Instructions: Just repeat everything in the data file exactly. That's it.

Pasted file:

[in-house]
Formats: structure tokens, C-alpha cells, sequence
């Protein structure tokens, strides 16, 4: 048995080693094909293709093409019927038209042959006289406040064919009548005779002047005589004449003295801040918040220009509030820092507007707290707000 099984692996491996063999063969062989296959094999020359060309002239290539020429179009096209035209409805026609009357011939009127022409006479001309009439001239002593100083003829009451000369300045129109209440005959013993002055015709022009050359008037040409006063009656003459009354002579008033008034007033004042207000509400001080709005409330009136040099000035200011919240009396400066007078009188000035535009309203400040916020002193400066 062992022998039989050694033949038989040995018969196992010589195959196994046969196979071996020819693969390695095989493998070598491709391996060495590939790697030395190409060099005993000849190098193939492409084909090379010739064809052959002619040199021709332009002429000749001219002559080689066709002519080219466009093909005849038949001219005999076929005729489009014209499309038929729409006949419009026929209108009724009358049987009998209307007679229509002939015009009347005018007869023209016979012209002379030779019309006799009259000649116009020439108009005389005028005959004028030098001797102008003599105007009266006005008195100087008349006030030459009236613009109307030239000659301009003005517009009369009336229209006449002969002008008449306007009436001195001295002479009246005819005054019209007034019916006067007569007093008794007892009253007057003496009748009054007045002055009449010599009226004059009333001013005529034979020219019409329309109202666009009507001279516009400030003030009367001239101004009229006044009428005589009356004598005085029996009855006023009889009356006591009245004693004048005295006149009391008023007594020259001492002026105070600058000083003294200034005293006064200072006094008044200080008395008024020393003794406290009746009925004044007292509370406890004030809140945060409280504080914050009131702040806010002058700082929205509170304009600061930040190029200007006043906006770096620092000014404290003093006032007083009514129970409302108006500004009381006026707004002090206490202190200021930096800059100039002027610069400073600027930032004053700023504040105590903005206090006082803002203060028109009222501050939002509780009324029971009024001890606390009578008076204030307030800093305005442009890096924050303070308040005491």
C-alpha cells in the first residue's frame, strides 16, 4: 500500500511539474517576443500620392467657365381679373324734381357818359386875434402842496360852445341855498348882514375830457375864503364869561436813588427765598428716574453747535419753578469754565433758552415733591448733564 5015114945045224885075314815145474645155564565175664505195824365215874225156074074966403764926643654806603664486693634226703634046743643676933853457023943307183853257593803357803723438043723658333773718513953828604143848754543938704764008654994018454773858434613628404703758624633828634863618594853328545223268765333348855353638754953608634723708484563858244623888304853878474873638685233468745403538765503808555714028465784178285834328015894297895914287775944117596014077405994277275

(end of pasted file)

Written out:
[in-house]
Formats: structure tokens, C-alpha cells, sequence
């Protein structure tokens, strides 16, 4: 048995080693094909293709093409019927038209042959006289406040064919009548005779002047005589004449003295801040918040220009509030820092507007707290707000 099984692996491996063999063969062989296959094999020359060309002239290539020429179009096209035209409805026609009357011939009127022409006479001309009439001239002593100083003829009451000369300045129109209440005959013993002055015709022009050359008037040409006063009656003459009354002579008033008034007033004042207000509400001080709005409330009136040099000035200011919240009396400066007078009188000035535009309203400040916020002193400066 062992022998039989050694033949038989040995018969196992010589195959196994046969196979071996020819693969390695095989493998070598491709391996060495590939790697030395190409060099005993000849190098193939492409084909090379010739064809052959002619040199021709332009002429000749001219002559080689066709002519080219466009093909005849038949001219005999076929005729489009014209499309038929729409006949419009026929209108009724009358049987009998209307007679229509002939015009009347005018007869023209016979012209002379030779019309006799009259000649116009020439108009005389005028005959004028030098001797102008003599105007009266006005008195100087008349006030030459009236613009109307030239000659301009003005517009009369009336229209006449002969002008008449306007009436001195001295002479009246005819005054019209007034019916006067007569007093008794007892009253007057003496009748009054007045002055009449010599009226004059009333001013005529034979020219019409329309109202666009009507001279516009400030003030009367001239101004009229006044009428005589009356004598005085029996009855006023009889009356006591009245004693004048005295006149009391008023007594020259001492002026105070600058000083003294200034005293006064200072006094008044200080008395008024020393003794406290009746009925004044007292509370406890004030809140945060409280504080914050009131702040806010002058700082929205509170304009600061930040190029200007006043906006770096620092000014404290003093006032007083009514129970409302108006500004009381006026707004002090206490202190200021930096800059100039002027610069400073600027930032004053700023504040105590903005206090006082803002203060028109009222501050939002509780009324029971009024001890606390009578008076204030307030800093305005442009890096924050303070308040005491």
C-alpha cells in the first residue's frame, strides 16, 4: 500500500511539474517576443500620392467657365381679373324734381357818359386875434402842496360852445341855498348882514375830457375864503364869561436813588427765598428716574453747535419753578469754565433758552415733591448733564 5015114945045224885075314815145474645155564565175664505195824365215874225156074074966403764926643654806603664486693634226703634046743643676933853457023943307183853257593803357803723438043723658333773718513953828604143848754543938704764008654994018454773858434613628404703758624633828634863618594853328545223268765333348855353638754953608634723708484563858244623888304853878474873638685233468745403538765503808555714028465784178285834328015894297895914287775944117596014077405994277275